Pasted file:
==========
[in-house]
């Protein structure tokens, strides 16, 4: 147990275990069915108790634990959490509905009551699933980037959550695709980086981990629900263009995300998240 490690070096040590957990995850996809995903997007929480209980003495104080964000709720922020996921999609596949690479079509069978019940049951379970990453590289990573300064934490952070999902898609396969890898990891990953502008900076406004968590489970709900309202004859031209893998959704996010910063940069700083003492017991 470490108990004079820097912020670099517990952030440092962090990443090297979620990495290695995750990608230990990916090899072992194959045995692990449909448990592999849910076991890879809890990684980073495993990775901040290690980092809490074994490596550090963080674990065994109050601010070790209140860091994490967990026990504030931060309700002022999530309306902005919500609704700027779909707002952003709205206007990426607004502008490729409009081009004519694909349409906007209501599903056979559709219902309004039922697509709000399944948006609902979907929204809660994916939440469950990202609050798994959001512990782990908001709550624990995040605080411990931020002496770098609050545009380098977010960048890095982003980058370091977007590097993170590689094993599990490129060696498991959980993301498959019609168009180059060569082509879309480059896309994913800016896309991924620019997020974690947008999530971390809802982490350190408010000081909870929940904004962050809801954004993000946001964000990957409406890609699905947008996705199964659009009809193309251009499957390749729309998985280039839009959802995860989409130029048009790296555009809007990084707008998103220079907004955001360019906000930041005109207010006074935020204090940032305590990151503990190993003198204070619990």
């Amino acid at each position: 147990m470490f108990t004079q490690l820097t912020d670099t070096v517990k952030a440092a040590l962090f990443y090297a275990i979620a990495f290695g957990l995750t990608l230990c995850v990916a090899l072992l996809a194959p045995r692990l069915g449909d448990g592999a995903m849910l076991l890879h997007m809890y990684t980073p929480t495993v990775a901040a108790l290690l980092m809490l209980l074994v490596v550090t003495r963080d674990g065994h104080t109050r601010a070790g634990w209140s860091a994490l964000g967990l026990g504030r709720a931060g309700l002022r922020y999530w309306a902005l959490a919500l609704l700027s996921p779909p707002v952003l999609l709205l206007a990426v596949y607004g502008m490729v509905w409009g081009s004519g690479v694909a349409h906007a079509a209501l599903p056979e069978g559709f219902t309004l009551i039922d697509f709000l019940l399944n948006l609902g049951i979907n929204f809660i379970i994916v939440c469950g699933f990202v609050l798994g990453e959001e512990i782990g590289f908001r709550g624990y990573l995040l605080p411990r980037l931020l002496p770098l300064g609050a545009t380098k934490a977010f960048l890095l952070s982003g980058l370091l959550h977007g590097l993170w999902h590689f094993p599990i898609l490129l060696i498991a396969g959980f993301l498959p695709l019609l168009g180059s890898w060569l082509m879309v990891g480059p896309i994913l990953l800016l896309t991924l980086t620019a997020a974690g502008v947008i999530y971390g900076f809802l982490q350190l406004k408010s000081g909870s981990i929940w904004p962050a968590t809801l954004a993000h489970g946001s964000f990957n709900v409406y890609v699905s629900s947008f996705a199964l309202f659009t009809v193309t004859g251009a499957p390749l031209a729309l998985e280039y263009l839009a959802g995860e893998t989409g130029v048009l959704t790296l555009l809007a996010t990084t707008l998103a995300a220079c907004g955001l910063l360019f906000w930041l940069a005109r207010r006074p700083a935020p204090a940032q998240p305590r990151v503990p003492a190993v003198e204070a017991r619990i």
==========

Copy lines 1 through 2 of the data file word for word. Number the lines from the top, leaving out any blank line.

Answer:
[in-house]
């Protein structure tokens, strides 16, 4: 147990275990069915108790634990959490509905009551699933980037959550695709980086981990629900263009995300998240 490690070096040590957990995850996809995903997007929480209980003495104080964000709720922020996921999609596949690479079509069978019940049951379970990453590289990573300064934490952070999902898609396969890898990891990953502008900076406004968590489970709900309202004859031209893998959704996010910063940069700083003492017991 470490108990004079820097912020670099517990952030440092962090990443090297979620990495290695995750990608230990990916090899072992194959045995692990449909448990592999849910076991890879809890990684980073495993990775901040290690980092809490074994490596550090963080674990065994109050601010070790209140860091994490967990026990504030931060309700002022999530309306902005919500609704700027779909707002952003709205206007990426607004502008490729409009081009004519694909349409906007209501599903056979559709219902309004039922697509709000399944948006609902979907929204809660994916939440469950990202609050798994959001512990782990908001709550624990995040605080411990931020002496770098609050545009380098977010960048890095982003980058370091977007590097993170590689094993599990490129060696498991959980993301498959019609168009180059060569082509879309480059896309994913800016896309991924620019997020974690947008999530971390809802982490350190408010000081909870929940904004962050809801954004993000946001964000990957409406890609699905947008996705199964659009009809193309251009499957390749729309998985280039839009959802995860989409130029048009790296555009809007990084707008998103220079907004955001360019906000930041005109207010006074935020204090940032305590990151503990190993003198204070619990």